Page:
• Second, even if I were lucky enough to frame one in my viewfinder, they would stay in that certain spot for only a split second; a lot of times, I pressed the shutter when the bird was no longer there. That was because it took light years for my brain’s commands to jump through my well frayed synapses.
  • Third, my hands do shake and the lens didn’t have image stabilization, leading to fuzzy shots
  • Fourth, you had to be precise in targeting the focusing point for the auto-focus.  If the focus point was a wing, the entire bird would be out of focus.  That is because the wing is closer to the camera’s focal plane and there wasn’t enough depth of field to keep the hummer’s body beyond the wing in focus.
  • Fifth, bright sunlight made for desirable higher shutter speeds but it also resulted in harsh lighting.
  • Sixth and most importantly, my stogie kept going out.

Some of the results during and after the trial period were as follows:

c-30-38

c-30-41 a

c-30-36

c-30-46

c-30-42 a
This was shot when the sun was overhead – not the best lighting condition. See procedural notes below.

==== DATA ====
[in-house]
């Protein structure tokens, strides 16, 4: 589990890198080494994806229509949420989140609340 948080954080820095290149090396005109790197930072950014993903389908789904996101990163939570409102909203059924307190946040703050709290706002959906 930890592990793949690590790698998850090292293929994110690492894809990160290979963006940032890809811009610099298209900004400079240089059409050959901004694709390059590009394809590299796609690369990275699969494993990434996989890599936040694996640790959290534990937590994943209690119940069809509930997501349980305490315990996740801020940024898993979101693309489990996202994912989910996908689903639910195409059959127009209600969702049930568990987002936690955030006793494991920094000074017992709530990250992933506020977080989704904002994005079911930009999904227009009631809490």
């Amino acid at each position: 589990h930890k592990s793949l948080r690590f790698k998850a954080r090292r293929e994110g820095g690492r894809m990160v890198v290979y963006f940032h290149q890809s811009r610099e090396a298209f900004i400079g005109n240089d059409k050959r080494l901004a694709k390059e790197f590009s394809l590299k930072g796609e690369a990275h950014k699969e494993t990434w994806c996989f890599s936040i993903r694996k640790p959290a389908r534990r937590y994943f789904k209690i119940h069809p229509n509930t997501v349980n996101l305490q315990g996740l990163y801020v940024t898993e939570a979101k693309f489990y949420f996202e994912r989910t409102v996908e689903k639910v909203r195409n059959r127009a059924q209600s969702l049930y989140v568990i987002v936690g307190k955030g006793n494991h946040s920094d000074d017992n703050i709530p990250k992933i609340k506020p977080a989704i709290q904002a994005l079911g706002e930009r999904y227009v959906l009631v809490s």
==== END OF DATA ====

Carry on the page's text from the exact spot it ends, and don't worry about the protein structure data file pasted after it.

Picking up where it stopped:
c-30-37

c-30-48

c-30-36

c-30-40 a

c-30-47

c-30-49

c-30-45

c-30-44

The Procedure

But in all seriousness, this is what I do when trying to shoot hummers:

cigar lens
Essential equipment. A 54 ring maduro cigar.
  1. Select at least a 54 ring maduro cigar and light.  The hummers appear to like Dominican long fillers with a spicy ligero wrapper the most.  The wonderful smelling smoke was better than the sweetest nectar for the hummers… Trust me.  They love it.
  2. Set yourself within a half-foot of the minimum focusing distance for your lens from a choice bunch of flowers at that distance.  Seat yourself in a comfortable chair, ensuring the flowers you selected are at eye level.  (Note: I do not use a monopod or tripod.)  In my case, I was just about five feet away.  Its purpose is to fill the frame as much as possible with the hummingbird.
  3. Set your metering mode to aperture priority then your f-stop to wide open.  In the case of my lenses, it was f/2.8.  While the depth of field is incredibly tight, it allows for very good bokeh (i.e., the background will be thrown out of focus).
  4. Slightly depress your shutter button to check your shutter speed at f/2.8.  Adjust your ISO to a higher number until you see at least 1/2000th of a second.   Higher is better but no more than 1/5000th unless you want total stop action.  I like a little bit of wing blur to give the impression of action.  Besides, it looks more natural.  (You will of course get noise at the higher ISO but that can be edited down during processing.)